Moreover, appeals to ecclesiastical authority should not factor into our perspective on biological evolution, even if we are faithful members of the LDS Church. Church leaders are, for the most part, not experts in the mechanisms of creation. Furthermore, their calling is not to receive inspiration regarding the mechanisms of creation, but rather to receive inspiration regarding the governance of the Church. You and I, particularly if we're doing the hard work of biological science, have as much or more right to inspiration regarding the mechanisms of creation as do ecclesiastical leaders. Indeed, as Joseph put it, ". . . not only this, but those things which never have been revealed from the foundation of the world, but have been kept hid from the wise and prudent, shall be revealed unto babes and sucklings in this, the dispensation of the fulness of times." (D&C 128: 18)

Faithless Science is Manifestly Bogus

. . . so claims Paul Davies in a New York Times editorial, entitled "Taking Science on Faith". He rightly points out that science relies (faithfully) on premises such as uniformity, and touches on some influence Christian theology has had on the development of the scientific method. At the end of the article, he suggests that science will continue to rely on faith until it can find system-internal explanations for physical laws. Maybe, but that implies a sort of universe that is far less appealing to the human spirit (at least to THIS human spirit) than one so vast as to require nothing short of eternal faith from those who would discover and create a multiverse of endless possibilities.

Faith is a tool, a muscle, even a primal technology, which we use in pursuit of knowledge -- not instead of or at the expense of knowledge. Those who would situate faith in competition with knowledge or reason are using "faith" to mean something like "willful ignorance" or "superstition" or "anti-rationality", none of which are faith. Faith is the will to discover and create. It is the will go beyond what we already know. It is essential to attaining new knowledge. Without it, there is no progress and no scientific method. Indeed, we take science on faith, and we attain it on faith, as we take and attain all knowledge on faith. Where absolute knowledge is impossible, faith is essential to whatever knowledge IS possible.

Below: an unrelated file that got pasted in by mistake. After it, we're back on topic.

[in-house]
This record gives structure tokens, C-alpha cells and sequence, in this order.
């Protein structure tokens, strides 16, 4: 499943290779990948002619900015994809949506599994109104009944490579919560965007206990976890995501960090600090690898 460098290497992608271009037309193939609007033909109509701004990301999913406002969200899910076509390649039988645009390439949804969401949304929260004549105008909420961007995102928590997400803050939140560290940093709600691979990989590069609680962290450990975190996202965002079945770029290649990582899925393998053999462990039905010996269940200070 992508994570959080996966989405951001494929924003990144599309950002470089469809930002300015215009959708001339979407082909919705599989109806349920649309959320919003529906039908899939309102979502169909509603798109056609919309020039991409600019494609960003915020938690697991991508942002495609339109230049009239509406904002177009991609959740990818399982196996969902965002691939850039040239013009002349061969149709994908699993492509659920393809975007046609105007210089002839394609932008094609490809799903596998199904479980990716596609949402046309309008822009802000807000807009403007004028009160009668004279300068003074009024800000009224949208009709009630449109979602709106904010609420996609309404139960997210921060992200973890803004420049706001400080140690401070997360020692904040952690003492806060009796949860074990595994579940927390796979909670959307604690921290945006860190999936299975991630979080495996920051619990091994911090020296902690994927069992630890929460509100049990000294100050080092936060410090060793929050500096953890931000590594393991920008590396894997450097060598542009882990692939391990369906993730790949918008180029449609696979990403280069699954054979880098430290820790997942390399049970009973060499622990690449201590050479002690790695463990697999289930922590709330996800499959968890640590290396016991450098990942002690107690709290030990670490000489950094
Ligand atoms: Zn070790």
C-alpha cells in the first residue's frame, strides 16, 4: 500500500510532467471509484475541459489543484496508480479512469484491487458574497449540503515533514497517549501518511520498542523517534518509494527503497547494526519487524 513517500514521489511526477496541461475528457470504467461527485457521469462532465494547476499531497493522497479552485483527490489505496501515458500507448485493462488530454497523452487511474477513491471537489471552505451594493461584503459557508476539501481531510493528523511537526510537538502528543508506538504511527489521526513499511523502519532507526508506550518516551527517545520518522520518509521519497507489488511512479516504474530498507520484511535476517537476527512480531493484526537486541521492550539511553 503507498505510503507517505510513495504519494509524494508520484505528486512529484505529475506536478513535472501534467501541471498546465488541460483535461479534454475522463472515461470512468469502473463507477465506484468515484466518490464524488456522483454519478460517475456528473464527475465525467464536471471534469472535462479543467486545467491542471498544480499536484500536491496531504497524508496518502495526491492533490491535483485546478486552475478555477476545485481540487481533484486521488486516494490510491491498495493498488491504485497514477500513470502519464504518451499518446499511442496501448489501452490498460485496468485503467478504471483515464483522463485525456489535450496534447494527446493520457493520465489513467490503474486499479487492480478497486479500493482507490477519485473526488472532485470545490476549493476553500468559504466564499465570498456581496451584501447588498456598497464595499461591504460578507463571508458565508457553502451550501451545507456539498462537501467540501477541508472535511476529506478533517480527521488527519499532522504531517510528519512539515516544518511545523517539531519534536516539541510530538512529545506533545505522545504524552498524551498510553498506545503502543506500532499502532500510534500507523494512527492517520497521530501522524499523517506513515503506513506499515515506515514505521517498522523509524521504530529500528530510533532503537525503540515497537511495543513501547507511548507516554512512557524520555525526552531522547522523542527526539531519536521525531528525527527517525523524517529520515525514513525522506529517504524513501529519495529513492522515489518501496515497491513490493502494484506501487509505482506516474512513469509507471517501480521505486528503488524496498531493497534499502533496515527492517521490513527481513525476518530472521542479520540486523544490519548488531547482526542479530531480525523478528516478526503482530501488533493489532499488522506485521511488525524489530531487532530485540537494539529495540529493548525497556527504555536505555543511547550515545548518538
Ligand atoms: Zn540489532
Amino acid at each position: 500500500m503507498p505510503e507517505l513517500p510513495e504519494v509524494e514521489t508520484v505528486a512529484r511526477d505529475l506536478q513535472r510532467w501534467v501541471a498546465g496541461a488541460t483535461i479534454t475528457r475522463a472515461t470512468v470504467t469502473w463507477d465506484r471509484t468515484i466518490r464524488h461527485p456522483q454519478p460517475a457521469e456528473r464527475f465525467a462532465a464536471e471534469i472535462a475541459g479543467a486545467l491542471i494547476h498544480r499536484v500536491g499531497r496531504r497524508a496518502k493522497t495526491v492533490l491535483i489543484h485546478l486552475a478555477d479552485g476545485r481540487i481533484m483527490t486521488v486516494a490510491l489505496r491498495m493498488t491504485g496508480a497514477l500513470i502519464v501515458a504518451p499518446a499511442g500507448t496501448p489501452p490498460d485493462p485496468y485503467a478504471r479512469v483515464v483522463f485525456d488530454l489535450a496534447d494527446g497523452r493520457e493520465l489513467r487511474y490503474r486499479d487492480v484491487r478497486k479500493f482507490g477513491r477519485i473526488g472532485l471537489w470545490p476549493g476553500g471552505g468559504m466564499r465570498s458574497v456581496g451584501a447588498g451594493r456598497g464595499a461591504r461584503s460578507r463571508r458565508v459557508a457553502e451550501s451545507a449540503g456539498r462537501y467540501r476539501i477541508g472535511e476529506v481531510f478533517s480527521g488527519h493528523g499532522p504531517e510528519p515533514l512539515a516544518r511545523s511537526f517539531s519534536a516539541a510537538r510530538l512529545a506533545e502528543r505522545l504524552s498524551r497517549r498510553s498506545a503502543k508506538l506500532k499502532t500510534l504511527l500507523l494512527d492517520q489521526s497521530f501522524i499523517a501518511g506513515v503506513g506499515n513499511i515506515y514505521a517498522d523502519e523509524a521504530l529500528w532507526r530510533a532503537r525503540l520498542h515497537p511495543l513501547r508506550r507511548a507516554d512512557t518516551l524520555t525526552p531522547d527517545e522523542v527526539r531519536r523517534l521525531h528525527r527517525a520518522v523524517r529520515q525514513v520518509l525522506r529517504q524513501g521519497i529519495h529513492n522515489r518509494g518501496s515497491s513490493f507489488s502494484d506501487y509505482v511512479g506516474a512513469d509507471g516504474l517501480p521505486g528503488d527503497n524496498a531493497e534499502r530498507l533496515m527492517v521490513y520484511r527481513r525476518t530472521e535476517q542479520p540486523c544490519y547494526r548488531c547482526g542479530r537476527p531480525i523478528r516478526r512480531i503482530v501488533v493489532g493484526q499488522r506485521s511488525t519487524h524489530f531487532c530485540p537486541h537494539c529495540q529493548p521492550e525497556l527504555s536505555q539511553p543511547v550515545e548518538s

Yes: Mormons ARE Cool

Erik Davis, a Transhumanist and author of Techgnosis (available in the "Transhumanism" section of our book store), writes that "Mormons are cool", for at least the following reasons:
1) "The temples are totally great looking." Yes. They are beautiful. The LDS Church publishes a site with pictures of and information about all its temples.
2) "Harold Bloom digs the Mormons." True. In fact, Harold Bloom wrote a great article about Joseph Smith in the same issue of Sunstone magazine that featured the article about Mormon Transhumanism.
3) "Joseph Smith was into esoterica." Indeed, he was. You can learn more about this in Michael Quinn's book, "Early Mormonism and the Magic World View" (also available in the "Mormonism" section of our book store).
4) "Ex Mormons are fun." Yeah. I have friends that are former Mormons. They're fun . . . to harass. ;-) If you're interested in interacting with former Mormons, check out the PostMormon site.
5) "Mormons do not hate polyamory." This is an over-generalization, but there is some truth to it. While some Mormons actually DO hate plural marriage, others either are indifferent regarding it or actually anticipate its mainstream recurrence in the future. Personally, I think historic implementations of plural marriage were often oppressive to women, but do not think egalitarian implementations among consenting and committed adults should be illegal. Note, of course, that the LDS Church has not practiced plural marriage since a century ago, and actually excommunicates any members that engage in it.